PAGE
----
By the Blouin News World staff

Nepal turns to China to end over-reliance on India

by in Asia-Pacific.

Chinese Premier Li Keqiang, right, talks with Nepal's Prime Minister Khadga Prasad Oli, left. (Source: ganeshbasnet2003/flickr)

Chinese Premier Li Keqiang, right, talks with Nepal’s Prime Minister Khadga Prasad Oli, left. (Source: ganeshbasnet2003/flickr)

China’s courtship of Nepal is blooming, and India is anxiously looking on. Nepali P.M. Khadga Prasad Sharma Oli met with Chinese Premier Li Keqiang on Monday in Beijing, where the two countries signed 10 agreements and called for greater cooperation.

Situated between India to the south and China to the north, Nepal is benefiting from the two giants’ competition for its favor. Ties and trade have historically been stronger with India, but Beijing has recently been making major inroads, with many more to come.

Last June Blouin News reported on Nepal’s recovery from a devastating earthquake, in which the top two donors were India and China. “We reacted as if a disaster had struck India,” said Sushma Swaraj, India’s foreign minister. But ties soured in September when Nepal adopted a federal constitution that Delhi disliked, and India imposed an unofficial fuel blockade (see Blouin News’ coverage) on the landlocked Himalayan country — whose trade is almost entirely dependent on transit through India. That ill-advised and counterproductive move (which lasted until February) was yet another example of Indian interference in Nepal’s internal affairs, in contrast to China’s perennial stance of respecting mutual sovereignty and non-interference.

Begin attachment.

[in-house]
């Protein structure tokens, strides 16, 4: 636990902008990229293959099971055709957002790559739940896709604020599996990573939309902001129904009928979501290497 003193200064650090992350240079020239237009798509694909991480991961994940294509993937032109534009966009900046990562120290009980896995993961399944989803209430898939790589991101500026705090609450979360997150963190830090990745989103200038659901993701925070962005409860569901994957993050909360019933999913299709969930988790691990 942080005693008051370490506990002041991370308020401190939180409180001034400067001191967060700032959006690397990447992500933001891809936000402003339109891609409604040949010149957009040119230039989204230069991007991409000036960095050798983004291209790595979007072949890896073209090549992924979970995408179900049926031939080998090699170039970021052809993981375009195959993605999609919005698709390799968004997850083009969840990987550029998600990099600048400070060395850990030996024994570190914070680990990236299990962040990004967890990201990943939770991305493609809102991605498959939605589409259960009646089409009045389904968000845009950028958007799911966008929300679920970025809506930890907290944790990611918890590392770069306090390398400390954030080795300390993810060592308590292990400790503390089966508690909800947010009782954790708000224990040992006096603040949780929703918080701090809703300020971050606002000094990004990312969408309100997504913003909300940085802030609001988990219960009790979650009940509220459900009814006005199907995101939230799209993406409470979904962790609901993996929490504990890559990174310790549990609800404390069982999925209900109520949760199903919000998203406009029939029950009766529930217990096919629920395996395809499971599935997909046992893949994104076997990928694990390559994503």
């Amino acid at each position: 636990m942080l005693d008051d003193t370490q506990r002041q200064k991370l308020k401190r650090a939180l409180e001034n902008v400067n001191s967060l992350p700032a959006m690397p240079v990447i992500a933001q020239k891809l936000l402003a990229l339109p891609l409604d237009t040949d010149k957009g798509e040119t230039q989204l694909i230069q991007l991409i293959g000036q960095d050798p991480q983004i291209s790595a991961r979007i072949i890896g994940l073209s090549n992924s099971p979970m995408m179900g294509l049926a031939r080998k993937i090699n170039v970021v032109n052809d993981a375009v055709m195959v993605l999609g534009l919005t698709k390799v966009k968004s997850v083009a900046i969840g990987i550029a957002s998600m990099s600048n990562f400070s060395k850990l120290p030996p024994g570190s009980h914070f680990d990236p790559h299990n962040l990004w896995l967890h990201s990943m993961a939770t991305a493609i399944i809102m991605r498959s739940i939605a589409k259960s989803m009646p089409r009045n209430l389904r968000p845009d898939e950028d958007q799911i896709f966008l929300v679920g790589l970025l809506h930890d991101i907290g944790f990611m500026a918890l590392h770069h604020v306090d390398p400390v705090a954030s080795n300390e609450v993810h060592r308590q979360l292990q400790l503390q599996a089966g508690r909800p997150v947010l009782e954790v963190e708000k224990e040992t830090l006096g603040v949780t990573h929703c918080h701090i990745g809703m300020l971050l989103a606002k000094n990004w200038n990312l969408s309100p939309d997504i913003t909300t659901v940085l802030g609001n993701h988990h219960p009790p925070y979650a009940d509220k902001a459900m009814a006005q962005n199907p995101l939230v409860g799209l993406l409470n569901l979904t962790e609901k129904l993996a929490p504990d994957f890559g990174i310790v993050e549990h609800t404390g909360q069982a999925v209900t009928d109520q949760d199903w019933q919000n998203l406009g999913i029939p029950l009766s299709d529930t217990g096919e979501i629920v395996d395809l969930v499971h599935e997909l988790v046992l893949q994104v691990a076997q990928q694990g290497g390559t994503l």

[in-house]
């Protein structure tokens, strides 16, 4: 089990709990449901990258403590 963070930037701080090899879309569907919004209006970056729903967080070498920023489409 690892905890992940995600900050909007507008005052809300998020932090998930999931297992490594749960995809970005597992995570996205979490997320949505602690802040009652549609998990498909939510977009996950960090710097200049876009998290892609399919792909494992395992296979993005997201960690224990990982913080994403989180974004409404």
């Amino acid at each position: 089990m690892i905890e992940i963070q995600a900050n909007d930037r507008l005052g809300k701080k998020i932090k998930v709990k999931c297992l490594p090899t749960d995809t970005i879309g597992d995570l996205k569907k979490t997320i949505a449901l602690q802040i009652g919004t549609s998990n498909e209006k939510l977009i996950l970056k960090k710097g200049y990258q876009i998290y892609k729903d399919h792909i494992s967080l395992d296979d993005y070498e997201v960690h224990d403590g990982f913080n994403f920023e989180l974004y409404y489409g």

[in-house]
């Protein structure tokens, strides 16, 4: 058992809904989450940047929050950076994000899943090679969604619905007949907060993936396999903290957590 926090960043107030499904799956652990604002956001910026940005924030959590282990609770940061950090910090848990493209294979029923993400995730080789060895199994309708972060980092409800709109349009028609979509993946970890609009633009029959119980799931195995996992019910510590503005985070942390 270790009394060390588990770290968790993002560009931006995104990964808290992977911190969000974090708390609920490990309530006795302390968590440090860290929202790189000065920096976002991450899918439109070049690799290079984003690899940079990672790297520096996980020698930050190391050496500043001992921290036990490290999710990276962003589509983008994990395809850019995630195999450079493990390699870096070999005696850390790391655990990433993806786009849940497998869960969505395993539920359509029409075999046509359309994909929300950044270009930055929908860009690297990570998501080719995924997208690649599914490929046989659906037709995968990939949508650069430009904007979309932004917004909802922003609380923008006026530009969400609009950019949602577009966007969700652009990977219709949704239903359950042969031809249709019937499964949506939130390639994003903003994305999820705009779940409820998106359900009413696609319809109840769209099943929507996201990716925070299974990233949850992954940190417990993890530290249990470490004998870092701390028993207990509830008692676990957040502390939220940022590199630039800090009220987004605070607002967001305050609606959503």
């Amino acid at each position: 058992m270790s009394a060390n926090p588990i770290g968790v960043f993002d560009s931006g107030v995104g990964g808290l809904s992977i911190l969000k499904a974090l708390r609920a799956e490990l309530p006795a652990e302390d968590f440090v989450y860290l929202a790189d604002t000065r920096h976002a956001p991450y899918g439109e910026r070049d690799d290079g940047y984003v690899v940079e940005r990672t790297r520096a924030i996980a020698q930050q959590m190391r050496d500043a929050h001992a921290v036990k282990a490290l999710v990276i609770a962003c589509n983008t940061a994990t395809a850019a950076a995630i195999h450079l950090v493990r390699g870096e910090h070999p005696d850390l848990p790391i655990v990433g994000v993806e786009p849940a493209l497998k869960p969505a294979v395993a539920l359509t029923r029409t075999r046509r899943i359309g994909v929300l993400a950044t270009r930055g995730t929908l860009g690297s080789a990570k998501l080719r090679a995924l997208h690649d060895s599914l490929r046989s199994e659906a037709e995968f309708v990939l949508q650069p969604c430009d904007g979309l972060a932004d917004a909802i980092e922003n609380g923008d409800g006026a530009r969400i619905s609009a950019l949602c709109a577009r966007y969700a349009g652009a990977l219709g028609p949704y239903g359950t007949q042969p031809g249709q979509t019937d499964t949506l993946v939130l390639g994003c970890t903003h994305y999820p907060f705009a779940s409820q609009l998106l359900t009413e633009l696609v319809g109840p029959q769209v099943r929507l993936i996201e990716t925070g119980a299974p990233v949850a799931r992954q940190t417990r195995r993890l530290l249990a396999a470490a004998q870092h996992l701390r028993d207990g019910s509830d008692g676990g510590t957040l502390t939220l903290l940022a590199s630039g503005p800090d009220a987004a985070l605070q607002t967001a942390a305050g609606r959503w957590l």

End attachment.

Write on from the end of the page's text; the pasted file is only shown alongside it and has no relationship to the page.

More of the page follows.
It should come as no surprise, then, that Nepal is seeking China’s help in transportation connectivity to reduce its overdependence on India. One of the agreements signed on Monday was for Nepal to have transit rights through China, with the two countries establishing a strategic rail link via Tibet to major Chinese production centers.

Other agreements on oil and gas, tourism, and industrial capacity were inked as well, and the two sides will start feasibility studies on a FTA. These will all make a difference for Nepal, but just as important is the message Kathmandu is sending to India: we can turn elsewhere.